Monday, December 10, 2012

155. Aethriamanta gracilis (Brauer, 1878)

Number: 155
Family: Libellulidae
Genus:  Aethriamanta
Species:  Aethriamanta gracilis
Common name(s): Blue Lucida
Synonyms: N/A
Habitat: Uplands, exposed ponds
Province(s) sighted: Nam Nao National Park and environs (Petchabun); Phu Pha Man NP (Khon Kaen province)
Sightings (by me): Rare (though possibly mistaken for similar species)
In flight (that I have seen): June
Species easily confused with: Brachydiplax farinosaBrachydiplax sobrinaBrachydiplax chalybea; Aethriamanta aethra
Thanks to Noppadon Makbun's expertise and knowledge, I have been able to add a new species to my list. This time in the shape of Aethriamanta gracilis. The species is easily confused with Brachydiplax farinosa and Brachydiplax sobrina. However, Noppadon's keen eye said that it is in fact a new species for me as it has 6 antenodal crossveins. Aethriamanta aethra also has 6 antenodal crossveins. However, A. aethra is a deeper blue, the black thoracic markings are more prominent and the colouration to the base of the hind wings is much darker (almost black) and prominent. This species is also slightly smaller than Brachydiplax and it's abdomen seems stouter, yet this is difficult to spot in the field. 
The male
Very similar to Brachydiplax chalybea, but much smaller and similar to its cousin, A. aethra, but a much brighter powder blue and slightly smaller. I have seen the species now at two different locations, but both similar environments (exposed marshy pond areas). I think this species is more common than believed. However, it is easily overlooked as it resides alongside more common species ... for me size (or lack of it) is key to IDing this species in the field.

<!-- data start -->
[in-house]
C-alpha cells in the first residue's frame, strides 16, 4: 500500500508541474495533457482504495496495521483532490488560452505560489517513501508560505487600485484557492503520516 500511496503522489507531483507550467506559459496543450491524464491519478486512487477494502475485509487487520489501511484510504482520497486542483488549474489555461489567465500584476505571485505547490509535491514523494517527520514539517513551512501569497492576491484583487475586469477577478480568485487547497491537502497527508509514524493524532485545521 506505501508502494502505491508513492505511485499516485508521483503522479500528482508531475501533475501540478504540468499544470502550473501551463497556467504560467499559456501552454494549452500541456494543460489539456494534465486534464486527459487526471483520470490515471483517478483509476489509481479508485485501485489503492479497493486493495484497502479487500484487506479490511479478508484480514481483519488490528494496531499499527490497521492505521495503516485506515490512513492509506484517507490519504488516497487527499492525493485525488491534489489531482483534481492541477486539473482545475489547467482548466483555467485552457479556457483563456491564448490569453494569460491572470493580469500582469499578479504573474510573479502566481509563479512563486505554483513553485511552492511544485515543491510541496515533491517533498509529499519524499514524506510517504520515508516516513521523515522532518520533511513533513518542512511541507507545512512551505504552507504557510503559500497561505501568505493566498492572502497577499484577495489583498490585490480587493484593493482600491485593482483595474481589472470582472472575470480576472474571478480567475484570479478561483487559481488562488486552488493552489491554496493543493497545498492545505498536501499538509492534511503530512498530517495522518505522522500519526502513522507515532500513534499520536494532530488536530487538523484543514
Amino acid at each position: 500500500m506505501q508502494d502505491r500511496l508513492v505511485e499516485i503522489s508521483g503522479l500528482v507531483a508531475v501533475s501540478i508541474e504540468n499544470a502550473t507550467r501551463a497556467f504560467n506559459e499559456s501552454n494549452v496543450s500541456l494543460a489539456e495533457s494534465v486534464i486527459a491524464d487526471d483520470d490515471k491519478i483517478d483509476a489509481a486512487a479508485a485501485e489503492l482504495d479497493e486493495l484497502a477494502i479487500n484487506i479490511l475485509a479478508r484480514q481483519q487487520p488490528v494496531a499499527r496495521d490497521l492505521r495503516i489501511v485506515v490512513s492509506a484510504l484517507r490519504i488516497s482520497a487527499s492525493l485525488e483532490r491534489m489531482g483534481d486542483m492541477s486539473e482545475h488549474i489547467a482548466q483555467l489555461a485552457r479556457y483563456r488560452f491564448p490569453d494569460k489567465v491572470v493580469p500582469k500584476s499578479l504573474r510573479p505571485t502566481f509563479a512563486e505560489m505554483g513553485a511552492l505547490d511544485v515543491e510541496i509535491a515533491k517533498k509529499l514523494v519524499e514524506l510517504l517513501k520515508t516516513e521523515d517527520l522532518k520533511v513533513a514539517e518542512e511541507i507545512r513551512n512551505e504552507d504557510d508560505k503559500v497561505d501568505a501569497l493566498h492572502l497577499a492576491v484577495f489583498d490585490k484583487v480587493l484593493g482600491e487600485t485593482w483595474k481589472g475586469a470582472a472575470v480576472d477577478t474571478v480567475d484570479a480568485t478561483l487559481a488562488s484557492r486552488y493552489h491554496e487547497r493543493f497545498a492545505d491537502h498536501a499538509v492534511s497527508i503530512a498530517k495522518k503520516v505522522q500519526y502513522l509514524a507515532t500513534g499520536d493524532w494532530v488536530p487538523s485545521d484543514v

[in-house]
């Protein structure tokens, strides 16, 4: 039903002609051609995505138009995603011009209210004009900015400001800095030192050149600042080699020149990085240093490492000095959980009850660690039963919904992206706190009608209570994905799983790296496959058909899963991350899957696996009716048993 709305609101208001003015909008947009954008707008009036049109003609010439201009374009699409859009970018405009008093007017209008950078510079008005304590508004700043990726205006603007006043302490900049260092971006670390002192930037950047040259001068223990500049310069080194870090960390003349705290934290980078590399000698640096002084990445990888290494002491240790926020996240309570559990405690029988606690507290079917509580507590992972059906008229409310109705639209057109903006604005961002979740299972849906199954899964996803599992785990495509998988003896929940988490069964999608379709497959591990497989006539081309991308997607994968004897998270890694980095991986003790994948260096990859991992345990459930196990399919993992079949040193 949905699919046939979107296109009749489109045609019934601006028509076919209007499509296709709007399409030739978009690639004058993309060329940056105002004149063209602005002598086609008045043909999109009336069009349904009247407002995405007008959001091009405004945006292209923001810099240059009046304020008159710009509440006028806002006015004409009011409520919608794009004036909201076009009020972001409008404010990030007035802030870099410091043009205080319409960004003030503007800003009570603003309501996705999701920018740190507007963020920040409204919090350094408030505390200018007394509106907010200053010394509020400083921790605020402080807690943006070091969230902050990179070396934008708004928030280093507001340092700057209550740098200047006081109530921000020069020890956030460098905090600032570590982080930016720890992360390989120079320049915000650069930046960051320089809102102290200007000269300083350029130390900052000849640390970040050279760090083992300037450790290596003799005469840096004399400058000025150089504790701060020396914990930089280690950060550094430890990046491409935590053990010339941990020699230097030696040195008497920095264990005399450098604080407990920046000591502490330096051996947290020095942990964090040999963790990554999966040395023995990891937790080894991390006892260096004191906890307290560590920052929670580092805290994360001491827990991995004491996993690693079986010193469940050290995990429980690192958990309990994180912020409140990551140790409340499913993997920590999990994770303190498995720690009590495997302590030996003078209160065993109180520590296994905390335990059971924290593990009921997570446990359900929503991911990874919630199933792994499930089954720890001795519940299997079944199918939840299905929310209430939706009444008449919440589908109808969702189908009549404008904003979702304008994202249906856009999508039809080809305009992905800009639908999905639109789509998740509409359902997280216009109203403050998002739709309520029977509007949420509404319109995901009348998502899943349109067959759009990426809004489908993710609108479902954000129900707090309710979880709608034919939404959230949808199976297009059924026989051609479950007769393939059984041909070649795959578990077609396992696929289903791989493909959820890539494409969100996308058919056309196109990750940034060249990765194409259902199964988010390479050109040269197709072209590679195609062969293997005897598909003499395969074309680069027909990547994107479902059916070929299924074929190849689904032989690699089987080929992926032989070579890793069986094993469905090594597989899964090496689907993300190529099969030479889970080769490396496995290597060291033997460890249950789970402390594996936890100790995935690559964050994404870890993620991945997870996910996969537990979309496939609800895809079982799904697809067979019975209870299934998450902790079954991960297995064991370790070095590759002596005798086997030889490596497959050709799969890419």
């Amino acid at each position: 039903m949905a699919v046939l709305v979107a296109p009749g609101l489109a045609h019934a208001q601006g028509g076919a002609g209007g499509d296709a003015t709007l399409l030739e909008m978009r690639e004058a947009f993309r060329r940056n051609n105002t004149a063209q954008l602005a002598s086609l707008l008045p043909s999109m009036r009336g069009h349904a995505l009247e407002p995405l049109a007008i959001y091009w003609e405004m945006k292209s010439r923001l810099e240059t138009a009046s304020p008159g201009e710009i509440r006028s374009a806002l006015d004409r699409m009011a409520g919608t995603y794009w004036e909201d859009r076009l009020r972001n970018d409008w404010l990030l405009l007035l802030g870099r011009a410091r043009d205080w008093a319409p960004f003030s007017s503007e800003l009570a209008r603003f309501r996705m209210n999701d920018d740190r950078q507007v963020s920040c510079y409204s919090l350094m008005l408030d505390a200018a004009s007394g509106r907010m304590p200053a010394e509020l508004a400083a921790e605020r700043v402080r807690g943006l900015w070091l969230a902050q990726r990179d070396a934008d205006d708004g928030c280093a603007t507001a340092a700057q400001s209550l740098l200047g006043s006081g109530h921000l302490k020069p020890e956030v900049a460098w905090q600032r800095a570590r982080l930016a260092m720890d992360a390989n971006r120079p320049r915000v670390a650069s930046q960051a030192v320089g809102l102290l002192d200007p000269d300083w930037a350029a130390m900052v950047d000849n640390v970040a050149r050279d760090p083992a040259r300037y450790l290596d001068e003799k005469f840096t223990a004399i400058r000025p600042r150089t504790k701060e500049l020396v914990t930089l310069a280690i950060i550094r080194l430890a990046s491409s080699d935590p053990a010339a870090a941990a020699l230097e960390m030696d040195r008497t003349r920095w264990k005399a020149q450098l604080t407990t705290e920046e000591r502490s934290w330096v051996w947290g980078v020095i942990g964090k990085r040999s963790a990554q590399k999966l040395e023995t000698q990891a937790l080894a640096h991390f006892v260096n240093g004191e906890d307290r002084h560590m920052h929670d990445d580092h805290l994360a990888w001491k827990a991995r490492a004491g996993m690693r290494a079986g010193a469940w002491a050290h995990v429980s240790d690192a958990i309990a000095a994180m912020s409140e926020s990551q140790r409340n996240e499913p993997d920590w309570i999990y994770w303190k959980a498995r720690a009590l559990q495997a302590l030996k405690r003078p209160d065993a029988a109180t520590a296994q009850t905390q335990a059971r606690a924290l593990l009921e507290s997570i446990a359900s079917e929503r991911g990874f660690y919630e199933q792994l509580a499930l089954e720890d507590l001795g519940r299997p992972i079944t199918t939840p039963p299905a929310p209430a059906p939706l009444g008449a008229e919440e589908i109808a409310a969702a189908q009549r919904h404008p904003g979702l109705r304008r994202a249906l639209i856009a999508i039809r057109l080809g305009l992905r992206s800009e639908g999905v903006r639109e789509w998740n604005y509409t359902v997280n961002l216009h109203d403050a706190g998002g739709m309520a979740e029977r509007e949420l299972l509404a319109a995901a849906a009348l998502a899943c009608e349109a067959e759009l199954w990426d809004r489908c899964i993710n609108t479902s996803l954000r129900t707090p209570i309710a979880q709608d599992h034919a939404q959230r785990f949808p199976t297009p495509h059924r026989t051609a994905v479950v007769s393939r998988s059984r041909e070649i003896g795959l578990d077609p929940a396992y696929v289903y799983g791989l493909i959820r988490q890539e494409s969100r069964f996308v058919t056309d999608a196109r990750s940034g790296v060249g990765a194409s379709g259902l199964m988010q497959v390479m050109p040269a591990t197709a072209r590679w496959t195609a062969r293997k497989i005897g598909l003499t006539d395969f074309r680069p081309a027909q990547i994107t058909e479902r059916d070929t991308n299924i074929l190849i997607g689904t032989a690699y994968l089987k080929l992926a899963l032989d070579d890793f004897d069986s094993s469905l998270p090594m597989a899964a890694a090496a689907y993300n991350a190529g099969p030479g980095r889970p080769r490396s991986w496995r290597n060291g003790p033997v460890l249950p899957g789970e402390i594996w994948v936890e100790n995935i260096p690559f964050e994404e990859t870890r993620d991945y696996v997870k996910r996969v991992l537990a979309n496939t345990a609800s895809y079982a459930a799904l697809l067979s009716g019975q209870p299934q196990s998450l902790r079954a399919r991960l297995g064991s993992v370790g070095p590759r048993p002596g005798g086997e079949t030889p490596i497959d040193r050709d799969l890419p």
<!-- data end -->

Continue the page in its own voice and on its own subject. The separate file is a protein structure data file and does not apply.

This species has 6 antenodal crossveins

The female
I am now pretty confident that this is also the female. I have always thought that it looked different and now - thanks to Noppadon's input - I can see that it, too, has 6 antenodal veins (can clearly be seen as part of the copula below). So I am hoping that this is also Aethriamanta gracilis. You can also see that she is clearly carrying eggs, which are a beautiful colour.

Once again, many many thanks to Noppadon for the ID and the information.

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